Symantec Predicts Rise in Apple-Targeted Malware in 2016

US software security firm Symantec Corporation warns cyber threats would increase in the next year, especially risks to Apple devices, internet of things (IoT), and critical infrastructure.

Symantec’s security intelligence team, in its report “The Internet Security Threat Report Volume (ISTR) 20”, also noted that the need for biometric security would grow, the battle between ransomware gangs and malware distribution networks will heat up, the need for encryption will escalate and the cyber-attacks and data breaches will drive the need for cyber insurance.

The report, noting that a International Data Corporation (IDC) report indicated Apple now accounts for 13.5 percent of global smartphone shipments and 7.5 percent of global PC shipments, added that the increase in usage would see rise in the level of Apple-related malware infections – denting the perception that Apple devices are “free from malware”.

It predicted that the boom in use of biometrics in last two years would further grow with major industry players implementing new capabilities both with new sensors in devices and with adoption of biometric authentication frameworks. This would ensure better security for users with significantly increased convenience for device unlocking, purchasing and payments.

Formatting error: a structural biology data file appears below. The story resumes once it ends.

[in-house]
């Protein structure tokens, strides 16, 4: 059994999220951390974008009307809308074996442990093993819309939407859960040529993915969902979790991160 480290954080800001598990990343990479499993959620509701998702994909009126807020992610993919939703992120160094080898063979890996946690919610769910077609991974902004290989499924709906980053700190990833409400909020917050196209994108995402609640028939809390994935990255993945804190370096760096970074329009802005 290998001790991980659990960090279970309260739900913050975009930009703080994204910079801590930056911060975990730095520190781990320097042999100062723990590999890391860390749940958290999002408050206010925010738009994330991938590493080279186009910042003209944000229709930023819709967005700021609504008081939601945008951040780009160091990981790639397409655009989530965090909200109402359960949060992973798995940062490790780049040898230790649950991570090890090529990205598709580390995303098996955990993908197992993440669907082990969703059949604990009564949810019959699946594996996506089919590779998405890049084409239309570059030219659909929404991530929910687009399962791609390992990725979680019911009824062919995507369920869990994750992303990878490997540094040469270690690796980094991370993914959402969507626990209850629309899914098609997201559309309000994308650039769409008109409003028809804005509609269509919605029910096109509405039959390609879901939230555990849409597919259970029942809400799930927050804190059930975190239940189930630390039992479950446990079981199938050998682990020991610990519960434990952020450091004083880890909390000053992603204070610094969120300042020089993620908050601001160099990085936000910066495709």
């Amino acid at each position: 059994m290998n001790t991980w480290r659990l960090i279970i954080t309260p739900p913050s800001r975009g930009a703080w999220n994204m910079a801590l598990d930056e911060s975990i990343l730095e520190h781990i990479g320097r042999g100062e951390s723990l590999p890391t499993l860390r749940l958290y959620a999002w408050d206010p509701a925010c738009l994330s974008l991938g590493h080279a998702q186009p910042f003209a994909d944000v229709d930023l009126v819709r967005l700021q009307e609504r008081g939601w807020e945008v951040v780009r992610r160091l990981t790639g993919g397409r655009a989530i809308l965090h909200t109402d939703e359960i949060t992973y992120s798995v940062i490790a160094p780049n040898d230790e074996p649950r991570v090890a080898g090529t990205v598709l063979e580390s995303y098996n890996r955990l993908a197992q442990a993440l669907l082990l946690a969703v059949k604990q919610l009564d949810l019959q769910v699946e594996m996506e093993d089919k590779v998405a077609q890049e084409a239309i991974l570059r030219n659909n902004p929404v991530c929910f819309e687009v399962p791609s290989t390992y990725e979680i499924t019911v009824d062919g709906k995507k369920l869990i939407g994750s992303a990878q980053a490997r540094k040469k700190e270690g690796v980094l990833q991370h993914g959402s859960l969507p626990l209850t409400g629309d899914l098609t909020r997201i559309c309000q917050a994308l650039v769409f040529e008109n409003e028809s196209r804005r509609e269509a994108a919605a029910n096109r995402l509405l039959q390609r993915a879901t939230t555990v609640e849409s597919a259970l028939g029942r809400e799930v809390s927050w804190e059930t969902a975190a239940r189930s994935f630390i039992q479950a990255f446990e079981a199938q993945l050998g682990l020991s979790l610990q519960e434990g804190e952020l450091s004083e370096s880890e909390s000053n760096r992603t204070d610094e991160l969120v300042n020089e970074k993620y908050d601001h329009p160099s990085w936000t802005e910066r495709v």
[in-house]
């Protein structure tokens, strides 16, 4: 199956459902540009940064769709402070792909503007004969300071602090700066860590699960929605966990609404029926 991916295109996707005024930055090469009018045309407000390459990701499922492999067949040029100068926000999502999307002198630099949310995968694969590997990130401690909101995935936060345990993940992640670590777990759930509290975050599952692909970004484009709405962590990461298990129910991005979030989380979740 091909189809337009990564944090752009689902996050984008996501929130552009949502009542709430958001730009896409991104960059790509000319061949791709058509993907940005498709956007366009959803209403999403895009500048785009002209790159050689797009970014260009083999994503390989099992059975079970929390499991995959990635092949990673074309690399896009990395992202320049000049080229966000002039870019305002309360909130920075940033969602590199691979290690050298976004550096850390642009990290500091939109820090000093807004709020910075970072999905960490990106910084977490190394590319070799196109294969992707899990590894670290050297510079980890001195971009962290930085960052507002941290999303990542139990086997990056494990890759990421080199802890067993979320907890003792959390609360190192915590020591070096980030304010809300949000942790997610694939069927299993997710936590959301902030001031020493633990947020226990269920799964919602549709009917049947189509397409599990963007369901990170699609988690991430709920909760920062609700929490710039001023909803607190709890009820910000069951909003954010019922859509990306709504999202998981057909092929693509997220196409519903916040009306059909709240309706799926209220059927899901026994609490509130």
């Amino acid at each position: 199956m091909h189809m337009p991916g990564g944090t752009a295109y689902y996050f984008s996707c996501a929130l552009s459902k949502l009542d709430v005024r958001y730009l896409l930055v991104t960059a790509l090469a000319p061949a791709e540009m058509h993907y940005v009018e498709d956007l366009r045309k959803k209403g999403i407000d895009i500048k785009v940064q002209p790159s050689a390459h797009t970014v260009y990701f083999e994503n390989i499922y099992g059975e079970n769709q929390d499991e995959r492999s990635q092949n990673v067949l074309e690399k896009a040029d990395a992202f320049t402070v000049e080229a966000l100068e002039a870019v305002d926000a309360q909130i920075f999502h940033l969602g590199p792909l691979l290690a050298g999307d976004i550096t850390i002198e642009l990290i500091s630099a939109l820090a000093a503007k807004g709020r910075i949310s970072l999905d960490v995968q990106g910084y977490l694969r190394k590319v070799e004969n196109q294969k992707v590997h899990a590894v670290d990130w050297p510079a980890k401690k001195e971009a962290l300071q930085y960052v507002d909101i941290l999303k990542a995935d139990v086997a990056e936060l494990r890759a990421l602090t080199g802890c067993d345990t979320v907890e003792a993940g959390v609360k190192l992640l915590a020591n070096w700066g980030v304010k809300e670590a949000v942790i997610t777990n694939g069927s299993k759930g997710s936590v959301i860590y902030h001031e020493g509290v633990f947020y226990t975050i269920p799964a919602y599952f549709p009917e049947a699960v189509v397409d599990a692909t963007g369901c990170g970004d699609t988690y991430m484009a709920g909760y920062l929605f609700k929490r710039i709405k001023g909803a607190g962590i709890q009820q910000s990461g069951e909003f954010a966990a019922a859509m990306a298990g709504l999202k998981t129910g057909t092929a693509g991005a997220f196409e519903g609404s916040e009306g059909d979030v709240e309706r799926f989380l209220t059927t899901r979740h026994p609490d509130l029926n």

The report pointed the need for improved security on IoT, or a network of physical objects or “things” embedded with electronics, software, sensors, and network connectivity which enables these objects to collect and exchange data, noting their vulnerability towards infections and new malware threats will only increase and the need for improved security in this industry will become more pressing.

It however noted operating system makers, in particularly Apple, are making good strides in enforcing security in this industry.

Symantec also predicted that in 2016, attacks on critical infrastructure would increase due to the cyber-warfare campaigns and operations by nations and other actors, while ransomware gangs, or those specialising in malware that encrypts and locks user files and releases it only in exchange of payment, will come into conflict with more traditional malware distributors.

It also said the need of encryption of data would increase with the rise of communication and interaction between people and systems over insecure and vulnerable networks like the Internet, while two key factors – new regulations that obligate companies to respond to information breaches and the increase of cybercriminals using stolen information for payment fraud, identity theft, and other crimes would drive the need of cyber-insurance.